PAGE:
MACON, Ga. — By major indicators, Georgia’s economy appears to be in good shape, according to Georgia State Economist Jeff Dorfman. Unemployment is historically low. Employment is historically high. And, especially encouraging for rural Georgia, 70% of new manufacturing plants set to open in the near future are outside metro Atlanta.
Dorfman, the featured speaker at the opening session of the 2020 Georgia Ag Forecast Series, tempered those trends with these caveats: It’s tough to improve on the highest-ever employment, Georgia’s economy, particularly its agricultural economy, is heavily dependent on trade, and the state’s farmers continue to struggle with recovery from Hurricane Michael 15 months later while waiting on the arrival of disaster assistance funding.
With each of those three factors, there is significant uncertainty. Trade, for instance, is affected by the economies in other countries. Several of the U.S.’ top trading partners are currently in recession.
“We do a lot of international trade business,” Dorfman said via teleconference from Atlanta. “If the rest of the world is doing badly, that tends to slow the Georgia economy down more than it does most other states.”
The Ag Forecast Series featured presentations of information from UGA economists about the economic conditions affecting Georgia’s major commodities. For cotton, decreasing demand is expected in part because of uncertainties related to trade negotiations and a slowing global economy. UGA Economist Adam Rabinowitz said optimistic price expectations could fall in the 67-75 cents per pound range, while pessimistic expectations could range from 62 to 65 cents per pound.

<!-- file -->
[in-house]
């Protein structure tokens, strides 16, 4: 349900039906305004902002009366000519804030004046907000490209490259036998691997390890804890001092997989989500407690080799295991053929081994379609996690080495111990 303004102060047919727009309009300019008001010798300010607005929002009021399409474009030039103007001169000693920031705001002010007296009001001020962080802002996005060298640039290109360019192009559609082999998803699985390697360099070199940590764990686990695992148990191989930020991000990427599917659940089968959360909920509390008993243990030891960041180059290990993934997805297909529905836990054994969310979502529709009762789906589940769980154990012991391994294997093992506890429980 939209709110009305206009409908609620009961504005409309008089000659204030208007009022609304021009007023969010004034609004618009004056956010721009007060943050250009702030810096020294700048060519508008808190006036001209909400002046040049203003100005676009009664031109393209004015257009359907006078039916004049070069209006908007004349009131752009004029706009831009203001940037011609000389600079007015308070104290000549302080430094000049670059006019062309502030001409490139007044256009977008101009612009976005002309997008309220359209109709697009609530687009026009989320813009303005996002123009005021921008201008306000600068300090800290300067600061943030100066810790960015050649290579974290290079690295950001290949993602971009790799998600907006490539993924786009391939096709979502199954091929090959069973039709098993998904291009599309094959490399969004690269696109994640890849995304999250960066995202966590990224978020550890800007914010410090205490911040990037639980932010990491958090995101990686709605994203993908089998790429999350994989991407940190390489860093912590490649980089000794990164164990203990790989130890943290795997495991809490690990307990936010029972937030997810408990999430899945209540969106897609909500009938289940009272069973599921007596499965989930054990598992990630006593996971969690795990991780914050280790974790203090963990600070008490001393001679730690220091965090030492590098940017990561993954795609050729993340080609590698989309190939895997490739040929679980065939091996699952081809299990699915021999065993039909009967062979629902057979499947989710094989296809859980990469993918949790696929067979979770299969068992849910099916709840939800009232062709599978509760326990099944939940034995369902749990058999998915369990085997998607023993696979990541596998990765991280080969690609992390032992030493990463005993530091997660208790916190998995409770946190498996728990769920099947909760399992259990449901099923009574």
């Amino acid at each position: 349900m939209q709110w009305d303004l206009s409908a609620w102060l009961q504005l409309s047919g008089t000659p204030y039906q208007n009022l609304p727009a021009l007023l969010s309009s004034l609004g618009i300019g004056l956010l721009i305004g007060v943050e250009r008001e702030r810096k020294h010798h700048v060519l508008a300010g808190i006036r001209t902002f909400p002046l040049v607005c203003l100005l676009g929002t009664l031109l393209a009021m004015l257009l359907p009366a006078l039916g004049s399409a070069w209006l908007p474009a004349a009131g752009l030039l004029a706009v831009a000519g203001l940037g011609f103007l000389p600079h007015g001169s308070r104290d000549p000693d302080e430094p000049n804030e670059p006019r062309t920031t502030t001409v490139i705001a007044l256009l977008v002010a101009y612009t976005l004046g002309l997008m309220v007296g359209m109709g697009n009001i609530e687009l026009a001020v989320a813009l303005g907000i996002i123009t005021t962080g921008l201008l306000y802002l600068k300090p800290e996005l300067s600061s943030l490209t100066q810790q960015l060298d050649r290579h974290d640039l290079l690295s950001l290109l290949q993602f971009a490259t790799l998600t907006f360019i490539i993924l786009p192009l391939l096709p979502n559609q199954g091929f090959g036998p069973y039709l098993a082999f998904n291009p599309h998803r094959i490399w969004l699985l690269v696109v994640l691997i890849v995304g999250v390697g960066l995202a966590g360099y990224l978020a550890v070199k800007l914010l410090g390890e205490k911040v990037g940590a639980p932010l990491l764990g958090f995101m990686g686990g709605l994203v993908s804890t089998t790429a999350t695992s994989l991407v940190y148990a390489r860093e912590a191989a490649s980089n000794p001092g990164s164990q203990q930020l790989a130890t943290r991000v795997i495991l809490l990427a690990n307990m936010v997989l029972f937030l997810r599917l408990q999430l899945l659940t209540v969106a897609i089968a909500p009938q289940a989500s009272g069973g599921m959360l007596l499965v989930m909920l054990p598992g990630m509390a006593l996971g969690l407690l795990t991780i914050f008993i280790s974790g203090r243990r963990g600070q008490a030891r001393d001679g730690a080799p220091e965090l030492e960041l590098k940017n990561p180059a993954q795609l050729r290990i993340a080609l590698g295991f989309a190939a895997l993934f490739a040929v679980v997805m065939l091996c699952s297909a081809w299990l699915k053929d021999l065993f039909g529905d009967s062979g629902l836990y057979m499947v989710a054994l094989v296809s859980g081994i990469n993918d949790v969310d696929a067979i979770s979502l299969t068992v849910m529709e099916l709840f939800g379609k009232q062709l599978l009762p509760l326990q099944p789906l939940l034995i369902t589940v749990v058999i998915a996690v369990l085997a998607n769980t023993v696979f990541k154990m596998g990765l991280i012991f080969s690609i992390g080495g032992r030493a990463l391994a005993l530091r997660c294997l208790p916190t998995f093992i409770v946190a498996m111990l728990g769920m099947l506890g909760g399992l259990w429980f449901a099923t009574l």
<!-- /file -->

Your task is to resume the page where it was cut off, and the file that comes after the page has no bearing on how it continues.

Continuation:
Peanut demand has remained flat for the past four years according to UGA, and Rabinowitz said production would have to decrease for prices to increase. Farm gate prices are expected to hover near $400 per ton in 2020.
Corn prices are expected to increase and resolution of trade disputes could produce opportunities for corn, soybean and wheat growers. Rabinowitz said Georgia corn growers could expect prices between $4.48 and $4.52 per bushel. Rabinowitz cautioned that the expected soybean prices of $8.83 per bushel are highly dependent on resolution of the trade dispute with China and increased competition from Brazil. Wheat prices are expected to hover around $4.82 per bushel.
The beef cattle cycle between liquidation and expansion seems to be nearing the end of expansion. Rabinowitz pointed out that the outbreak of Asian swine flu has hit China’s pork industry hard, and Chinese consumers are turning to beef as an alternative. Plus, while it is unknown the extent of losses in Australia’s beef and dairy sectors due to the historic bush fires there, it could be significant. Australia, through the Trans-Pacific Partnership, is a major supplier of beef to China. These factors may extend the U.S. beef sector’s growth phase.
To review all of the information in the 2020 Georgia Ag Forecast, visit www.agforecast.caes.uga.edu.
–Georgia Farm Bureau